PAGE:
On the vertical distribution of the chlorophyll a concentration in the Mediterranean Sea: a basin-scale and seasonal approach
- 1Istituto Nazionale di Oceanografia e di Geofisica Sperimentale – OGS, Dip. di Oceanografia, Borgo Grotta Gigante 42/c, 34010 Sgonico (Trieste), Italy
- 2CNRS, UMR 7093, Laboratoire d'Océanographie de Villefranche, 06230 Villefranche-sur-Mer, France
- 3Université Pierre et Marie Curie, Paris 6, UMR7093, Laboratoire d'Océanographie de Villefranche, 06230 Villefranche-sur-Mer, France
- 4Laboratorio di Oceanografia Biologica, Stazione Zoologica "A. Dohrn", Villa Comunale, Napoli, Italy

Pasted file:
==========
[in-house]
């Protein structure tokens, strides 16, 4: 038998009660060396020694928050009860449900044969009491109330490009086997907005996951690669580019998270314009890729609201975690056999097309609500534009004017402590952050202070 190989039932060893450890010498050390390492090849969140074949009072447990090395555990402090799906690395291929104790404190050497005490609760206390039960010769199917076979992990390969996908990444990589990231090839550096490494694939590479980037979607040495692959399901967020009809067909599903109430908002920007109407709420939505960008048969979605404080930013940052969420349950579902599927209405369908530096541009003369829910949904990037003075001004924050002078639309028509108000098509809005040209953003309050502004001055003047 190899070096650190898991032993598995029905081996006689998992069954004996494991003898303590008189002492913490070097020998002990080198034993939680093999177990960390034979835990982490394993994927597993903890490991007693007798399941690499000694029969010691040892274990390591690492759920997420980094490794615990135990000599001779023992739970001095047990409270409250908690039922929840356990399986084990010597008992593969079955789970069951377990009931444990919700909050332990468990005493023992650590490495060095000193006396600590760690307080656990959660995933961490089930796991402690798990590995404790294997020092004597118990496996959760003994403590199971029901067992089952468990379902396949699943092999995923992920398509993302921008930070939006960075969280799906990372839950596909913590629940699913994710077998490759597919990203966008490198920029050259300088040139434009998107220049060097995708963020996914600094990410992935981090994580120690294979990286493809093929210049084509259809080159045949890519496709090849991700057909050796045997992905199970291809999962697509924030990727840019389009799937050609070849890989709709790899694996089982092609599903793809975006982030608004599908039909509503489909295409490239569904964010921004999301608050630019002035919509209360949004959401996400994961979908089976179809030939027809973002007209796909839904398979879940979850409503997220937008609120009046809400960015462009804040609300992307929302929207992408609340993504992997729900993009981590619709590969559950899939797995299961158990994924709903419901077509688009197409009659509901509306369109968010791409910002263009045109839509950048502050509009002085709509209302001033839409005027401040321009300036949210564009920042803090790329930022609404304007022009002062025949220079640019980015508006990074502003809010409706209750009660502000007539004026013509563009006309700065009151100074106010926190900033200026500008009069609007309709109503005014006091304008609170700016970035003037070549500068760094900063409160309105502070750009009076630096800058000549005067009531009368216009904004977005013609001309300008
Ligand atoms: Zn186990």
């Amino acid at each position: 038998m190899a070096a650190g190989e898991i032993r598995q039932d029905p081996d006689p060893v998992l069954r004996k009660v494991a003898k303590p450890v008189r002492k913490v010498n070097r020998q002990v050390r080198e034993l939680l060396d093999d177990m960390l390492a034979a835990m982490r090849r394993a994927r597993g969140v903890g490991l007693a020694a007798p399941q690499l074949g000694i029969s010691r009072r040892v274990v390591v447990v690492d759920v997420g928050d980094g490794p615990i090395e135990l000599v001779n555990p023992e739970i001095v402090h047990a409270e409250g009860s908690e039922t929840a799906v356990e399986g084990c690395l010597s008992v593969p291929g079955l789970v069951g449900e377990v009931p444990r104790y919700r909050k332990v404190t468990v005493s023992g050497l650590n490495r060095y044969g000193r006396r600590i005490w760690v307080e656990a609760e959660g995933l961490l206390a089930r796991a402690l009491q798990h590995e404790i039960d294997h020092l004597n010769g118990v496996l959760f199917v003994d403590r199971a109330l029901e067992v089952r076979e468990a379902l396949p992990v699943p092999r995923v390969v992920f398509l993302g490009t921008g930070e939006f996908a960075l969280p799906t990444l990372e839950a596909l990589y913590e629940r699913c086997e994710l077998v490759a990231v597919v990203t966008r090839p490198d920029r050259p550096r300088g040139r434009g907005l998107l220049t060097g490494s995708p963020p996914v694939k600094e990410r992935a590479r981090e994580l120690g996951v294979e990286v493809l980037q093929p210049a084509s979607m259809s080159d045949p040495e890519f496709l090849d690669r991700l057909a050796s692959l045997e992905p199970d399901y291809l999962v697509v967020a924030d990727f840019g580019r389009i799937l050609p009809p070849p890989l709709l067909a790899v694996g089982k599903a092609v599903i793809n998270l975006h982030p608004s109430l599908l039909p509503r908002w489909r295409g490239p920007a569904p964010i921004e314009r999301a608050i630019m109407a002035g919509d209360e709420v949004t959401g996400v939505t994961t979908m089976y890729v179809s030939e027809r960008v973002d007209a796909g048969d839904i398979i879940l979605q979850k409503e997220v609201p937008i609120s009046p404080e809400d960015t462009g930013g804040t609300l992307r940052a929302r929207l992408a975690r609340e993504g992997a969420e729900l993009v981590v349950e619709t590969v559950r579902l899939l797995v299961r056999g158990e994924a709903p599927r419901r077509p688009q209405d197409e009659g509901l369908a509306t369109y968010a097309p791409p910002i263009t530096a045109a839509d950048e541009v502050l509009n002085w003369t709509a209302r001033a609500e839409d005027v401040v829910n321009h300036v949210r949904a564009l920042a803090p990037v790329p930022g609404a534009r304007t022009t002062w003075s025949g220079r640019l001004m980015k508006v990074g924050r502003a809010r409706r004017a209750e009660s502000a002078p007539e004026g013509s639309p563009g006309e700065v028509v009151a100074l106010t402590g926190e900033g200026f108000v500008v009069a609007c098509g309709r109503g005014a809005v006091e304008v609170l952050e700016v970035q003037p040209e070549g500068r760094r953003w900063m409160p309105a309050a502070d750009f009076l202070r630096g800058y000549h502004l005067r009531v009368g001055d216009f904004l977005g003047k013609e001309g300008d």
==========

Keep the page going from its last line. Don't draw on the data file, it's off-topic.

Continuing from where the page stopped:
Abstract. The distribution of the chlorophyll a concentration ([Chl a]) in the Mediterranean Sea, mainly obtained from satellite surface observations or from scattered in situ experiments, is updated by analyzing a database of fluorescence profiles converted into [Chl a]. The database, which includes 6790 fluorescence profiles from various origins, was processed with a specific quality control procedure. To ensure homogeneity between the different data sources, 65 % of fluorescence profiles have been intercalibrated on the basis of their concomitant satellite [Chl a] estimation. The climatological pattern of [Chl a] vertical profiles in four key sites of the Mediterranean Sea has been analyzed. Climatological results confirm previous findings over the range of existing [Chl a] values and throughout the principal Mediterranean trophic regimes. They also provide new insights into the seasonal variability in the shape of the vertical [Chl a] profile, inaccessible through remote-sensing observations. An analysis based on the recognition of the general shape of the fluorescence profile was also performed. Although the shape of [Chl a] vertical distribution characterized by a deep chlorophyll maximum (DCM) is ubiquitous during summer, different forms are observed during winter, thus suggesting that factors affecting the vertical distribution of the biomass are complex and highly variable. The [Chl a] spatial distribution in the Mediterranean Sea mimics, on smaller scales, what is observed in the global ocean. As already evidenced by analyzing satellite surface observations, midlatitude- and subtropical-like phytoplankton dynamics coexist in the Mediterranean Sea. Moreover, the Mediterranean DCM variability appears to be characterized by patterns already observed on the global scale.